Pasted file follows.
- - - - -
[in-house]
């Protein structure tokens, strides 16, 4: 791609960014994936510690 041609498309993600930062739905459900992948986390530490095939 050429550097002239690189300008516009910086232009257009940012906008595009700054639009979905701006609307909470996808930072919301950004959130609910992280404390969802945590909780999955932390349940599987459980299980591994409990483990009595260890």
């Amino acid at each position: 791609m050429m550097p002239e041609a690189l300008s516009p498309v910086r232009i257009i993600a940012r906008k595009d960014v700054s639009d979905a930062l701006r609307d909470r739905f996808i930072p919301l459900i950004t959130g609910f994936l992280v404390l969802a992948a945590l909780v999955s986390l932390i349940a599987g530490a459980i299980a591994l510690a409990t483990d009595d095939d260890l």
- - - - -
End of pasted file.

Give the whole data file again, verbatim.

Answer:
[in-house]
């Protein structure tokens, strides 16, 4: 791609960014994936510690 041609498309993600930062739905459900992948986390530490095939 050429550097002239690189300008516009910086232009257009940012906008595009700054639009979905701006609307909470996808930072919301950004959130609910992280404390969802945590909780999955932390349940599987459980299980591994409990483990009595260890």
């Amino acid at each position: 791609m050429m550097p002239e041609a690189l300008s516009p498309v910086r232009i257009i993600a940012r906008k595009d960014v700054s639009d979905a930062l701006r609307d909470r739905f996808i930072p919301l459900i950004t959130g609910f994936l992280v404390l969802a992948a945590l909780v999955s986390l932390i349940a599987g530490a459980i299980a591994l510690a409990t483990d009595d095939d260890l």